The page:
The specifications of the Capped Bust Half Dimes are somewhat different compared to the earlier half dimes which were struck until 1805. When the new series was introduced in 1829, the diameter was 15.5 mm, compared to the previous standard of 16.5 mm. The weight of the coins remained the same at 1.35 grams (20.85 grains). The composition also remained 89.24% silver and 10.76% copper. All coins were struck with a reeded edge.
Production took place at the second Philadelphia Mint with improved technology. The coining press used a close collar, which would strike all three surfaces of the coin (obverse, reverse, and edge) at the same time. Previously, the reeding or lettering on the edge was applied in a separate procedure. The close collar standardized diameters and allowed metal to flow into the deepest areas of the die, improving strike quality.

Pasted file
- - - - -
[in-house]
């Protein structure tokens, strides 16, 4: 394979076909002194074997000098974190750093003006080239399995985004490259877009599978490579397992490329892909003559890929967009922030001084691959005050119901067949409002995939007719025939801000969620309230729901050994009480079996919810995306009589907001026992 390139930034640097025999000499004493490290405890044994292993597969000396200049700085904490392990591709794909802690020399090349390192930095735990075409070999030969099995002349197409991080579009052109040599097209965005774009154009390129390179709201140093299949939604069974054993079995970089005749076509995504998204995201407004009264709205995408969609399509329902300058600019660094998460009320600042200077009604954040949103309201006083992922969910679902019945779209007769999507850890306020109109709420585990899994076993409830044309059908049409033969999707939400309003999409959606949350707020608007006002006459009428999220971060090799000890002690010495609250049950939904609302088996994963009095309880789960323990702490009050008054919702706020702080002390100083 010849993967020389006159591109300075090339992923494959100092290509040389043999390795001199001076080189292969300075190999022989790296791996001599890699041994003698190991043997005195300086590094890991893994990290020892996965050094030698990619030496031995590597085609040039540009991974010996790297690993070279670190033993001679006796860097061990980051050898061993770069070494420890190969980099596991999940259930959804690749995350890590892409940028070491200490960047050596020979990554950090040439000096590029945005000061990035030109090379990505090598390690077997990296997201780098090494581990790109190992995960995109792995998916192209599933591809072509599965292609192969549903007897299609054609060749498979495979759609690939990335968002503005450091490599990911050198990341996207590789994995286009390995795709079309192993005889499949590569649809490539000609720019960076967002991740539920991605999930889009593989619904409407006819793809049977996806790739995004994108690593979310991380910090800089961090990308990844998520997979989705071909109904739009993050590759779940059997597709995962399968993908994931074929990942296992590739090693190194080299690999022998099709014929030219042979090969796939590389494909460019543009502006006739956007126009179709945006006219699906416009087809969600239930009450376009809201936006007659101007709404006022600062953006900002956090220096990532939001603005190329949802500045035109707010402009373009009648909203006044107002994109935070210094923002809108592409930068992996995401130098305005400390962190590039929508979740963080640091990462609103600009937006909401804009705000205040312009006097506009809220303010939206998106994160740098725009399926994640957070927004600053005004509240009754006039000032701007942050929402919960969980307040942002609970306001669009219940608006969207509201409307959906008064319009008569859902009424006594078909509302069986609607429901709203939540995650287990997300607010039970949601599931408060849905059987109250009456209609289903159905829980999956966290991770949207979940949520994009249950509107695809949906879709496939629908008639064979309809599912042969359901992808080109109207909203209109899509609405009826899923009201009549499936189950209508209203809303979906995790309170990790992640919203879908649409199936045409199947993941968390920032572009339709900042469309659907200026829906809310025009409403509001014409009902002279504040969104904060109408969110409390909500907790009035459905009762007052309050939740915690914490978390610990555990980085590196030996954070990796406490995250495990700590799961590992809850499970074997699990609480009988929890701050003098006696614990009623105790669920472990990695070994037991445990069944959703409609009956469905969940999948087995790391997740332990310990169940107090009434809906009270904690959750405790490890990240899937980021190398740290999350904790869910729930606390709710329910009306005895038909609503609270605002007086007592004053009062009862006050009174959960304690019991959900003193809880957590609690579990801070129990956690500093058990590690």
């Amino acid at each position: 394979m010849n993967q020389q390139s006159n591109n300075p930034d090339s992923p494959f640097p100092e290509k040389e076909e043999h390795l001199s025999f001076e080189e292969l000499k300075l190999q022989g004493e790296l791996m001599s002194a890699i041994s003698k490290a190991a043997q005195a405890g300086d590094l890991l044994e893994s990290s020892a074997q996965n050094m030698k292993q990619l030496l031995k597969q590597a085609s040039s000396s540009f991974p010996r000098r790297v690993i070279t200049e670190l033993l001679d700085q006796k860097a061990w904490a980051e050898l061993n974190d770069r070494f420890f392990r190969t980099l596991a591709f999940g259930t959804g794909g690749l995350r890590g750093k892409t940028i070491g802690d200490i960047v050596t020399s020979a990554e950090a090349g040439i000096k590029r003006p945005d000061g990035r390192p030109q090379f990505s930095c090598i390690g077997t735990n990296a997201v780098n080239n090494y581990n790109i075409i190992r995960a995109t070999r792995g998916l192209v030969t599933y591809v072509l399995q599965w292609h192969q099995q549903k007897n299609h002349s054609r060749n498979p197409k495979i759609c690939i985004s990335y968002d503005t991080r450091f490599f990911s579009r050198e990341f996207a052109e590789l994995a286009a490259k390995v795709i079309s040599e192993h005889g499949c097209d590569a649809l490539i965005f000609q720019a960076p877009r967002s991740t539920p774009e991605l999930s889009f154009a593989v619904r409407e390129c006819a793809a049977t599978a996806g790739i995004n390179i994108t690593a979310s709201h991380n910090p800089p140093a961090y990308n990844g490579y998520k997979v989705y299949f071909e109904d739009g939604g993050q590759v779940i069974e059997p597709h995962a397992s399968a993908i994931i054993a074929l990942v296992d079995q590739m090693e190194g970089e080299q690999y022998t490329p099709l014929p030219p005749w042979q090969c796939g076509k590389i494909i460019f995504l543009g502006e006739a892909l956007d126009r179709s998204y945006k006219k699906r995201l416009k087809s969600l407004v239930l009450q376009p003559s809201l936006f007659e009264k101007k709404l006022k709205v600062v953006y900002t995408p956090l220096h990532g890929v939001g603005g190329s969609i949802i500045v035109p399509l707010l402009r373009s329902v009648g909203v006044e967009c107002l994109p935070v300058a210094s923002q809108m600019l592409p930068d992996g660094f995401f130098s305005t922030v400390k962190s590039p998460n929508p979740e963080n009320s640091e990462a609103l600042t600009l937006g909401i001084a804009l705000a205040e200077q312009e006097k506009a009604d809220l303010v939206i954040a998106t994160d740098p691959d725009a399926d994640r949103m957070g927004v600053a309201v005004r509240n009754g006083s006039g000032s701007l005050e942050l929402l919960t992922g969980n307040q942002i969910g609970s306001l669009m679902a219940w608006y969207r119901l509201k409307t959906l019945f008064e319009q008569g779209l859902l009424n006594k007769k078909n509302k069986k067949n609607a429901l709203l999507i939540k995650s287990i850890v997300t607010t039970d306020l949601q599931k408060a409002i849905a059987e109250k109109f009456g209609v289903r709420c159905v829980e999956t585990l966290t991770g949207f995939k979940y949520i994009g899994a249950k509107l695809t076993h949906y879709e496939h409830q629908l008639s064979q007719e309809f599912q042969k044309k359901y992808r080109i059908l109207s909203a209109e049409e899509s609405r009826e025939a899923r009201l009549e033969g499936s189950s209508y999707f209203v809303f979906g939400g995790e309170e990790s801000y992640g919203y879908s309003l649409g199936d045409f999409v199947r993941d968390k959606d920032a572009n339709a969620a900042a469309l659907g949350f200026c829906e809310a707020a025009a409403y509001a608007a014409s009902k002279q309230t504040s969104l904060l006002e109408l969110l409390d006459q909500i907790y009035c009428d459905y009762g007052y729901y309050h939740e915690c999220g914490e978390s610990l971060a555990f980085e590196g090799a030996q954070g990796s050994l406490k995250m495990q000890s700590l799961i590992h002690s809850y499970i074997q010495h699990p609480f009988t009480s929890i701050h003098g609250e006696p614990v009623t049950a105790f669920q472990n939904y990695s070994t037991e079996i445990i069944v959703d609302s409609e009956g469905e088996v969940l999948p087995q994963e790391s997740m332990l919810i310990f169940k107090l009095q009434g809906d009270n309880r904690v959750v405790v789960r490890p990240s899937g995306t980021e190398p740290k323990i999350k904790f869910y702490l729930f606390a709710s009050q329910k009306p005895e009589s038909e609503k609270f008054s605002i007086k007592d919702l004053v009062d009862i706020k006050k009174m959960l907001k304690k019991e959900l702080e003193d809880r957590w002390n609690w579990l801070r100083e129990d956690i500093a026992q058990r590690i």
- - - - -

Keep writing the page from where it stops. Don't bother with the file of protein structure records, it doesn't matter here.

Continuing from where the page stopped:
The higher mintage levels and advancements in technology result in more higher grade, attractive examples being available when compared to the earlier half dimes. However, over the years some pieces (even or especially so in high grade) may have been cleaned, damaged or otherwise impaired. Coins which exhibit original and appealing coloration command a premium.
Uncirculated examples are available for all dates, giving type set collectors the opportunity to acquire a nice specimen for a relatively little amount of money.